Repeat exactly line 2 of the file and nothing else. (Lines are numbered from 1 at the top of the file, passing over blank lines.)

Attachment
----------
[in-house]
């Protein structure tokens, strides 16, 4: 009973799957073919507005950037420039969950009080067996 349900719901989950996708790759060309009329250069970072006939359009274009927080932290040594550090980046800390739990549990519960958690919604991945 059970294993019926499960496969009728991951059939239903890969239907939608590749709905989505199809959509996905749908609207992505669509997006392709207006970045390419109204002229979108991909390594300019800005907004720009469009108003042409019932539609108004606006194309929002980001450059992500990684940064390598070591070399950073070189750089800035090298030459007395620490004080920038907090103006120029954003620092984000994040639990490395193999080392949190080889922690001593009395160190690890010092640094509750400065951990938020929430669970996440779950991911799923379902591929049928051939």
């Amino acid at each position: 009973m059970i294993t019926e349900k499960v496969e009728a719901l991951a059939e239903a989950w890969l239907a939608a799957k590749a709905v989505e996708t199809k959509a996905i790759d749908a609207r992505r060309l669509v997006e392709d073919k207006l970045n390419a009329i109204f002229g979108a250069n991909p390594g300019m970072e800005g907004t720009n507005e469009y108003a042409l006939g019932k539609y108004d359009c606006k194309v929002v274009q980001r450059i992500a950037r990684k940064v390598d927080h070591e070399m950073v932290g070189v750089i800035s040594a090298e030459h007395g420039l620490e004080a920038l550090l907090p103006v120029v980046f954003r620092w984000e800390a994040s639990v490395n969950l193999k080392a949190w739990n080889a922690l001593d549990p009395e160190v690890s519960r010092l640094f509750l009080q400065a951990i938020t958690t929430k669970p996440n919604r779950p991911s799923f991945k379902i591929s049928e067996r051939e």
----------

């Protein structure tokens, strides 16, 4: 009973799957073919507005950037420039969950009080067996 349900719901989950996708790759060309009329250069970072006939359009274009927080932290040594550090980046800390739990549990519960958690919604991945 059970294993019926499960496969009728991951059939239903890969239907939608590749709905989505199809959509996905749908609207992505669509997006392709207006970045390419109204002229979108991909390594300019800005907004720009469009108003042409019932539609108004606006194309929002980001450059992500990684940064390598070591070399950073070189750089800035090298030459007395620490004080920038907090103006120029954003620092984000994040639990490395193999080392949190080889922690001593009395160190690890010092640094509750400065951990938020929430669970996440779950991911799923379902591929049928051939």